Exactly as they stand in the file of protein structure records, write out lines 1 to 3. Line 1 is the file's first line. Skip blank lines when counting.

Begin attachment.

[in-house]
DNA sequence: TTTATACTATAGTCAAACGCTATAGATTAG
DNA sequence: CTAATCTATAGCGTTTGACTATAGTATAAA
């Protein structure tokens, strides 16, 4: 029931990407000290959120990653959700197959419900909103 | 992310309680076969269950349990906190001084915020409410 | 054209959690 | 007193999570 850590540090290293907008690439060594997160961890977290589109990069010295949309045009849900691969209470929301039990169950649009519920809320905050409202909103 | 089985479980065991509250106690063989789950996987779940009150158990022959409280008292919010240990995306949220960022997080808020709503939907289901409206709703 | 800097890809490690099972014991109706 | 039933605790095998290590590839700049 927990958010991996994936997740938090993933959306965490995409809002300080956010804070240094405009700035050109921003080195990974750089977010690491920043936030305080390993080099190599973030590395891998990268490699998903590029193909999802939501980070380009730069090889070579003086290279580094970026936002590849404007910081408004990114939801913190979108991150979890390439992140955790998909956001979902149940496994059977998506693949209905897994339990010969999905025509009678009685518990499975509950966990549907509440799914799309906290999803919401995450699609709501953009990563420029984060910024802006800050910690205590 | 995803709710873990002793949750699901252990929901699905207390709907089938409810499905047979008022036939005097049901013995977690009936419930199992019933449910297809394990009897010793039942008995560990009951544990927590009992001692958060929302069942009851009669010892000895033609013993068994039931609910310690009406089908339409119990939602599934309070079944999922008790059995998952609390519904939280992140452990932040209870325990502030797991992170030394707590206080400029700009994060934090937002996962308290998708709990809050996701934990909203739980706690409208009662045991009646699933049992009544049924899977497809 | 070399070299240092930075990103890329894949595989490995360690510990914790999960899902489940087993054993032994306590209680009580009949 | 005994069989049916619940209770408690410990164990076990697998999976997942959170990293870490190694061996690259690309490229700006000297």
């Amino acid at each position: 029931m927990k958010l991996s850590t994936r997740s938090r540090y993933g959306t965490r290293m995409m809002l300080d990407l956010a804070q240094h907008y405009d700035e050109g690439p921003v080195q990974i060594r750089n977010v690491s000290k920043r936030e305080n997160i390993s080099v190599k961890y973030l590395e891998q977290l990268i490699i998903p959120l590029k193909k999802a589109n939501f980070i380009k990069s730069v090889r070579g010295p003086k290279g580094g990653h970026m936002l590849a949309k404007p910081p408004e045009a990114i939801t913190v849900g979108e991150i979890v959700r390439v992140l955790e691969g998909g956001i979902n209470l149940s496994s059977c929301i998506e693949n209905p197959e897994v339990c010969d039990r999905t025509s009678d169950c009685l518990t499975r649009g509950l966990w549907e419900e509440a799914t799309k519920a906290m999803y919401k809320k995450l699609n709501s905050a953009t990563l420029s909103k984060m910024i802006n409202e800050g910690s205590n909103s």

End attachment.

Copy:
[in-house]
DNA sequence: TTTATACTATAGTCAAACGCTATAGATTAG
DNA sequence: CTAATCTATAGCGTTTGACTATAGTATAAA